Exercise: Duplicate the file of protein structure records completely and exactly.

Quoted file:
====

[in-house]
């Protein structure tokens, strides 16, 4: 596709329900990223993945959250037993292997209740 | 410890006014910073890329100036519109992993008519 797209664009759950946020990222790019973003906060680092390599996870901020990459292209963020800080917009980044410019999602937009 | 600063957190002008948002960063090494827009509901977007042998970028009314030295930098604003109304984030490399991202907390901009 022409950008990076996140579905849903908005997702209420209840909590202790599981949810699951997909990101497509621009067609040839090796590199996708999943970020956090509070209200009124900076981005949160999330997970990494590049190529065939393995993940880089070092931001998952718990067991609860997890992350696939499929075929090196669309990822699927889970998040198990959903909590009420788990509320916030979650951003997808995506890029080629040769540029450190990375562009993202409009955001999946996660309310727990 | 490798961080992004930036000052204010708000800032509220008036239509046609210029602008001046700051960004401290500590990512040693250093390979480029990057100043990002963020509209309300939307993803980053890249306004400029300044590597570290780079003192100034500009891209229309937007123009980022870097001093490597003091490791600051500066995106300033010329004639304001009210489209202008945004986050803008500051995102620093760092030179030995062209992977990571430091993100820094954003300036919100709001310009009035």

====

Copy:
[in-house]
């Protein structure tokens, strides 16, 4: 596709329900990223993945959250037993292997209740 | 410890006014910073890329100036519109992993008519 797209664009759950946020990222790019973003906060680092390599996870901020990459292209963020800080917009980044410019999602937009 | 600063957190002008948002960063090494827009509901977007042998970028009314030295930098604003109304984030490399991202907390901009 022409950008990076996140579905849903908005997702209420209840909590202790599981949810699951997909990101497509621009067609040839090796590199996708999943970020956090509070209200009124900076981005949160999330997970990494590049190529065939393995993940880089070092931001998952718990067991609860997890992350696939499929075929090196669309990822699927889970998040198990959903909590009420788990509320916030979650951003997808995506890029080629040769540029450190990375562009993202409009955001999946996660309310727990 | 490798961080992004930036000052204010708000800032509220008036239509046609210029602008001046700051960004401290500590990512040693250093390979480029990057100043990002963020509209309300939307993803980053890249306004400029300044590597570290780079003192100034500009891209229309937007123009980022870097001093490597003091490791600051500066995106300033010329004639304001009210489209202008945004986050803008500051995102620093760092030179030995062209992977990571430091993100820094954003300036919100709001310009009035």